• On Leadership and Languages: Interview with Gregory J. Nedved

    Is it possible to begin studying a foreign language in college, only to become a professional linguist, published author, and Army interpreter? If you’re NML Vice President Gregory Nedved, the answer is a resounding yes.

    nedved-800x641Greg started learning Mandarin Chinese while studying in Taiwan. Since then, he has worked for more than 30 years in the Army and Department of Defense, offering his expertise as a translator, interpreter, and instructor. He even gives occasional tours in Chinese at the National Cryptologic Museum at Ft. Meade, MD.

    Given this wealth of experience, it comes as no surprise that Greg has a thing or two to share about the role of foreign language in government affairs. He just released Presidential Foreign Language Trivia, filled with amusing and surprising language-related anecdotes about our country’s leaders. We sat down with Greg to learn more about the book and what it can mean for this election season.

    Which languages are cited the most in your book?

    The backgrounds and experiences of the presidents determine the languages. As you can guess, the classical languages Greek and Latin, especially the latter, dominate. There is also a lot of French, Spanish, and German. People might be surprised to hear how often Chinese shows up in the text. Actually, I’d be hard pressed to pronounce some of the foreign language words which show up in my book!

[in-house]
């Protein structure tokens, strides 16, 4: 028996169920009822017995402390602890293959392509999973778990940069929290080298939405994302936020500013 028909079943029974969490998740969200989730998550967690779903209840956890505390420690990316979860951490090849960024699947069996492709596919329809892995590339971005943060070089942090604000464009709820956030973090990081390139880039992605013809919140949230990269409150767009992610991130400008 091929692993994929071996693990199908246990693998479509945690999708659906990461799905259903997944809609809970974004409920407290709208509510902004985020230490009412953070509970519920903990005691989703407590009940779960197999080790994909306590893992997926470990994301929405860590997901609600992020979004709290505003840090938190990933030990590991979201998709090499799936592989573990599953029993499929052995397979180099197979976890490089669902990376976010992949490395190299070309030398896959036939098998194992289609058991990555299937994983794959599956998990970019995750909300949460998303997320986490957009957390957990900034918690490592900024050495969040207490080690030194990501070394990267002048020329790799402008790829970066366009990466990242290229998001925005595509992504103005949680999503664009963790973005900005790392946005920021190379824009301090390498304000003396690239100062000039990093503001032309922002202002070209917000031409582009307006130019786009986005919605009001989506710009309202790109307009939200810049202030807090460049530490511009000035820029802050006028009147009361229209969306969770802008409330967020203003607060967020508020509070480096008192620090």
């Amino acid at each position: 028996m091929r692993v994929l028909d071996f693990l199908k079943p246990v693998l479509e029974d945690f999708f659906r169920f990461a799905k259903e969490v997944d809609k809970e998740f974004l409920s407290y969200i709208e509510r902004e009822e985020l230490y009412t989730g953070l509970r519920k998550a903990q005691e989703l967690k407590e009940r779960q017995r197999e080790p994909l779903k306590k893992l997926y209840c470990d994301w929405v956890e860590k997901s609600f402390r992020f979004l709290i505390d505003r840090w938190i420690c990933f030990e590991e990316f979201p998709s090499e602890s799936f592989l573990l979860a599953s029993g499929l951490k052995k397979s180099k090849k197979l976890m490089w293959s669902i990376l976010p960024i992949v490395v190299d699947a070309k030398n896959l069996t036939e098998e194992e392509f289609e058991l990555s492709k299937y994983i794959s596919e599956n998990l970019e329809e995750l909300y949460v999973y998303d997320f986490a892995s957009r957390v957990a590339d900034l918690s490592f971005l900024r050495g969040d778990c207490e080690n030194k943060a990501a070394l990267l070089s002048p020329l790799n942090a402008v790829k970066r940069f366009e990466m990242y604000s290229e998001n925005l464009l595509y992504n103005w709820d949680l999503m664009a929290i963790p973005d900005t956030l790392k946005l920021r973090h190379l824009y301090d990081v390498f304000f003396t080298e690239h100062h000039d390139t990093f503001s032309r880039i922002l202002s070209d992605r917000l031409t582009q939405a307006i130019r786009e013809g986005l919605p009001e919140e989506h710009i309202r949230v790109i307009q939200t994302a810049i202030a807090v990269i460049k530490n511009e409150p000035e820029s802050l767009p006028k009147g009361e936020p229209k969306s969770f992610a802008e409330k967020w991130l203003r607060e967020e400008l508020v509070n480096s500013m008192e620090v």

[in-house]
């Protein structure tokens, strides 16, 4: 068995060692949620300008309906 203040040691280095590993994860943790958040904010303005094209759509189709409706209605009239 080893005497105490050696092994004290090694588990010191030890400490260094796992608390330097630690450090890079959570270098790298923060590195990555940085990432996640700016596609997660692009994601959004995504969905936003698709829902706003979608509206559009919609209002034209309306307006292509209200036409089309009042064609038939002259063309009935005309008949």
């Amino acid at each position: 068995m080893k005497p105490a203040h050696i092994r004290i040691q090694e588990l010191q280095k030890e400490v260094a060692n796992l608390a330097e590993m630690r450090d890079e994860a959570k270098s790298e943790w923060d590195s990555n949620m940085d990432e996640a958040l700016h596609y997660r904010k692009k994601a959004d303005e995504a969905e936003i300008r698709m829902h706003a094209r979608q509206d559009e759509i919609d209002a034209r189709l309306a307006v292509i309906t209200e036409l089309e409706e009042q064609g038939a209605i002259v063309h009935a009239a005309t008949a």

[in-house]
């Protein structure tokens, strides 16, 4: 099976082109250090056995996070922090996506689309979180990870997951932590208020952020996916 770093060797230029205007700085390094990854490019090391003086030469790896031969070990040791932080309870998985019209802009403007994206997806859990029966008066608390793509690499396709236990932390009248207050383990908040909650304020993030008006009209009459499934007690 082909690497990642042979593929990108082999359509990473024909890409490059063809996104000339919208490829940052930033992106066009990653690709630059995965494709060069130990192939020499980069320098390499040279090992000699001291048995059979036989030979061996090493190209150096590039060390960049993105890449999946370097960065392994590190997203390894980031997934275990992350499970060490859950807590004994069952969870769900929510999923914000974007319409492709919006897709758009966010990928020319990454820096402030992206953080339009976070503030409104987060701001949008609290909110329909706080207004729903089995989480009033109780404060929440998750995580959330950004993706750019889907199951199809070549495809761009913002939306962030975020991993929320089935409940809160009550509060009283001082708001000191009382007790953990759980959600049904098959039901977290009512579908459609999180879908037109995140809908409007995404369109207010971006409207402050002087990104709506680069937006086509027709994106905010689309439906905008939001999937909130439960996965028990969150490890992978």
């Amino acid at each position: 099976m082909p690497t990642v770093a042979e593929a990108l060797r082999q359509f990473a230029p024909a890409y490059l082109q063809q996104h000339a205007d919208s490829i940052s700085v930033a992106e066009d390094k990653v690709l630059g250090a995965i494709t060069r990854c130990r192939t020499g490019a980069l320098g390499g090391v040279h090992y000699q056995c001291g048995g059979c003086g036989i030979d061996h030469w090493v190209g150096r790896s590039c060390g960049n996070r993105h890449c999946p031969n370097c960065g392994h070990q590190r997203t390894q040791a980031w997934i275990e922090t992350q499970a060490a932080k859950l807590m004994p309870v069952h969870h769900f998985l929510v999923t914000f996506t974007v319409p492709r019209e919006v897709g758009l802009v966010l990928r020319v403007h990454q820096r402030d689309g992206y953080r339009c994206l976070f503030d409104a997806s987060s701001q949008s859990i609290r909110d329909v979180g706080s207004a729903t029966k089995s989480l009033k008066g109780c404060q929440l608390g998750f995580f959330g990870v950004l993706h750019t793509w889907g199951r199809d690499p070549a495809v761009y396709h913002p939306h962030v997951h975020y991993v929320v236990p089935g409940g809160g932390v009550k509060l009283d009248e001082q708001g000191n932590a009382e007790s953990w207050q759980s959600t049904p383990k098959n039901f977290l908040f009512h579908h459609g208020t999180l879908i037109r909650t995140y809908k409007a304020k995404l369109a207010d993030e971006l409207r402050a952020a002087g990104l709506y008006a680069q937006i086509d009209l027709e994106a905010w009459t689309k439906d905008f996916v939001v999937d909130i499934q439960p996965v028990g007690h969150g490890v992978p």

What is your favorite anecdote from the book?

    I have several. I like the one about future president Richard Nixon (1969-1974) campaigning in Chinatown in Los Angeles, unaware that there were signs written in Chinese in the background denouncing him. I also like the story about future president Ulysses Grant (1869-1877), as a Civil War commander, receiving an attack order in Hungarian. Assuming it said “attack,” Grant did just that–and it turns out that his assumption was correct when the orders were finally translated.

    What can you tell us about our presidents based on your research of their language skills and experience?

    Not all presidents were good in foreign languages; some had no interest in them. Moreover, those that were good in languages were not necessarily good presidents or leaders. I haven’t noted much of a correlation between foreign language study and leadership skills.

    Is it coincidental that your book has come out right before a presidential election?

    No–I wanted to get it out before we had a new president, which would delay the book further.  The book took 2-3 years to write.  If I delayed it any further, it would mean more work for me since I would have to add anecdotes for either Hillary Clinton or Donald Trump.

     

    Interview has been edited and condensed.

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